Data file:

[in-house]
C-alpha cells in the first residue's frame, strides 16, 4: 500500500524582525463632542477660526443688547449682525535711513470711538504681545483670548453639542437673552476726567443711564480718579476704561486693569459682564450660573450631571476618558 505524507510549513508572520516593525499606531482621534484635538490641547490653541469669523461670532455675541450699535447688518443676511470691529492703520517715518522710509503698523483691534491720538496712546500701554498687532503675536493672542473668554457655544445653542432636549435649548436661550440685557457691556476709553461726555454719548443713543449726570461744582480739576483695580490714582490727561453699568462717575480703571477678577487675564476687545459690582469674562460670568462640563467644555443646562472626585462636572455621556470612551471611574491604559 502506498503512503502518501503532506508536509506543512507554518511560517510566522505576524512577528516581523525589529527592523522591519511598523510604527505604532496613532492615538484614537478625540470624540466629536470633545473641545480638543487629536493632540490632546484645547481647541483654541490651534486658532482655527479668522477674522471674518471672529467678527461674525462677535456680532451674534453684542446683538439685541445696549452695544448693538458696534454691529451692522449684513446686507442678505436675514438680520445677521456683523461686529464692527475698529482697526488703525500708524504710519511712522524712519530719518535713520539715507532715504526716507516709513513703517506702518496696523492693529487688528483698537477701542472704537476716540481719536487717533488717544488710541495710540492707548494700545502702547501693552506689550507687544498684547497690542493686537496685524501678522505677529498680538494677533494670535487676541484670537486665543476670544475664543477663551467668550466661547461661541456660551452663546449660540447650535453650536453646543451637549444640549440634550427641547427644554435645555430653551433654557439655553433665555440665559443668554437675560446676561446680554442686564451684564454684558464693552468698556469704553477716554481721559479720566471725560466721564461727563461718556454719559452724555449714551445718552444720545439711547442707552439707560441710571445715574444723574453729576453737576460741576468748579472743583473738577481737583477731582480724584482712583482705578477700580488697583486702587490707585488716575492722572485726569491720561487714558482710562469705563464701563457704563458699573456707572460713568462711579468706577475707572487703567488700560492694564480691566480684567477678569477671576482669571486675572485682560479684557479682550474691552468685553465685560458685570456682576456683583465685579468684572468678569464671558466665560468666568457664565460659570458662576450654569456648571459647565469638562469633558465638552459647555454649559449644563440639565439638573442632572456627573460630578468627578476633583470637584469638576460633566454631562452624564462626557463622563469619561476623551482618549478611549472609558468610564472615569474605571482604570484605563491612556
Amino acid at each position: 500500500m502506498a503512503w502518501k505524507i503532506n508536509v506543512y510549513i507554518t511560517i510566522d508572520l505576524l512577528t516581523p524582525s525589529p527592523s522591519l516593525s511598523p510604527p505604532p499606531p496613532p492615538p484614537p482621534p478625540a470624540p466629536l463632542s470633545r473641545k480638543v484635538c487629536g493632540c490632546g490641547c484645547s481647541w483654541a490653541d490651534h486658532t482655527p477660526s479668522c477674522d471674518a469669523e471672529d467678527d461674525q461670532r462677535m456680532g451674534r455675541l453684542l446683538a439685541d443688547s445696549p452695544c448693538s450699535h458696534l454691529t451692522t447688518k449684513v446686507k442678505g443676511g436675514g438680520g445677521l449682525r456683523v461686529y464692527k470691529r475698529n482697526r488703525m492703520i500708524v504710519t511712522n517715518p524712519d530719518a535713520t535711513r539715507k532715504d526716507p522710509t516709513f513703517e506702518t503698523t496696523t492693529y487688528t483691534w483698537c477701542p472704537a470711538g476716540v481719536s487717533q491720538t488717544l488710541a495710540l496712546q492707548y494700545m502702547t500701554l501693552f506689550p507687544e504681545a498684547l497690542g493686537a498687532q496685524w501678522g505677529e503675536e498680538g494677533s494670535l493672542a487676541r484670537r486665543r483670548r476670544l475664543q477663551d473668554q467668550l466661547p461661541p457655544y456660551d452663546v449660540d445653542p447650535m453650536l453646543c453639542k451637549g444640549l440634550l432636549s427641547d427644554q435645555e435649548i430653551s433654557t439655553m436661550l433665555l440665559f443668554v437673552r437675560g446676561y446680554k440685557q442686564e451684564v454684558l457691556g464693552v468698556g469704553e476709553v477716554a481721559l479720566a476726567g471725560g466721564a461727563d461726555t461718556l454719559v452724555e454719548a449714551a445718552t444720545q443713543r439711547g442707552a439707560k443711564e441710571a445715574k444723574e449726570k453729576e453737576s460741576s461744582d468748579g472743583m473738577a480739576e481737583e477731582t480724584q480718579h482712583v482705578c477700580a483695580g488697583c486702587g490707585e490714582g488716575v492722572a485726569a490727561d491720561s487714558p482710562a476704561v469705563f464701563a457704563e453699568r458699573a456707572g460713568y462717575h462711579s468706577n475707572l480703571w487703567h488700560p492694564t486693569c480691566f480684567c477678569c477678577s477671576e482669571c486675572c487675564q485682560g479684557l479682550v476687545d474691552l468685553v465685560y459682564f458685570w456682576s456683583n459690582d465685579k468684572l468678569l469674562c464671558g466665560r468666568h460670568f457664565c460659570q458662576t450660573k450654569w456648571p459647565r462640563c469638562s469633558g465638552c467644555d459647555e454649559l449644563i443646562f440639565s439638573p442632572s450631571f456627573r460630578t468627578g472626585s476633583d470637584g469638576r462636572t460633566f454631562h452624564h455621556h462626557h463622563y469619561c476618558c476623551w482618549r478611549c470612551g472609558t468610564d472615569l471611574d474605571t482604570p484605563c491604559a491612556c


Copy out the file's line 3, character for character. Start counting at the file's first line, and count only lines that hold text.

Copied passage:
Amino acid at each position: 500500500m502506498a503512503w502518501k505524507i503532506n508536509v506543512y510549513i507554518t511560517i510566522d508572520l505576524l512577528t516581523p524582525s525589529p527592523s522591519l516593525s511598523p510604527p505604532p499606531p496613532p492615538p484614537p482621534p478625540a470624540p466629536l463632542s470633545r473641545k480638543v484635538c487629536g493632540c490632546g490641547c484645547s481647541w483654541a490653541d490651534h486658532t482655527p477660526s479668522c477674522d471674518a469669523e471672529d467678527d461674525q461670532r462677535m456680532g451674534r455675541l453684542l446683538a439685541d443688547s445696549p452695544c448693538s450699535h458696534l454691529t451692522t447688518k449684513v446686507k442678505g443676511g436675514g438680520g445677521l449682525r456683523v461686529y464692527k470691529r475698529n482697526r488703525m492703520i500708524v504710519t511712522n517715518p524712519d530719518a535713520t535711513r539715507k532715504d526716507p522710509t516709513f513703517e506702518t503698523t496696523t492693529y487688528t483691534w483698537c477701542p472704537a470711538g476716540v481719536s487717533q491720538t488717544l488710541a495710540l496712546q492707548y494700545m502702547t500701554l501693552f506689550p507687544e504681545a498684547l497690542g493686537a498687532q496685524w501678522g505677529e503675536e498680538g494677533s494670535l493672542a487676541r484670537r486665543r483670548r476670544l475664543q477663551d473668554q467668550l466661547p461661541p457655544y456660551d452663546v449660540d445653542p447650535m453650536l453646543c453639542k451637549g444640549l440634550l432636549s427641547d427644554q435645555e435649548i430653551s433654557t439655553m436661550l433665555l440665559f443668554v437673552r437675560g446676561y446680554k440685557q442686564e451684564v454684558l457691556g464693552v468698556g469704553e476709553v477716554a481721559l479720566a476726567g471725560g466721564a461727563d461726555t461718556l454719559v452724555e454719548a449714551a445718552t444720545q443713543r439711547g442707552a439707560k443711564e441710571a445715574k444723574e449726570k453729576e453737576s460741576s461744582d468748579g472743583m473738577a480739576e481737583e477731582t480724584q480718579h482712583v482705578c477700580a483695580g488697583c486702587g490707585e490714582g488716575v492722572a485726569a490727561d491720561s487714558p482710562a476704561v469705563f464701563a457704563e453699568r458699573a456707572g460713568y462717575h462711579s468706577n475707572l480703571w487703567h488700560p492694564t486693569c480691566f480684567c477678569c477678577s477671576e482669571c486675572c487675564q485682560g479684557l479682550v476687545d474691552l468685553v465685560y459682564f458685570w456682576s456683583n459690582d465685579k468684572l468678569l469674562c464671558g466665560r468666568h460670568f457664565c460659570q458662576t450660573k450654569w456648571p459647565r462640563c469638562s469633558g465638552c467644555d459647555e454649559l449644563i443646562f440639565s439638573p442632572s450631571f456627573r460630578t468627578g472626585s476633583d470637584g469638576r462636572t460633566f454631562h452624564h455621556h462626557h463622563y469619561c476618558c476623551w482618549r478611549c470612551g472609558t468610564d472615569l471611574d474605571t482604570p484605563c491604559a491612556c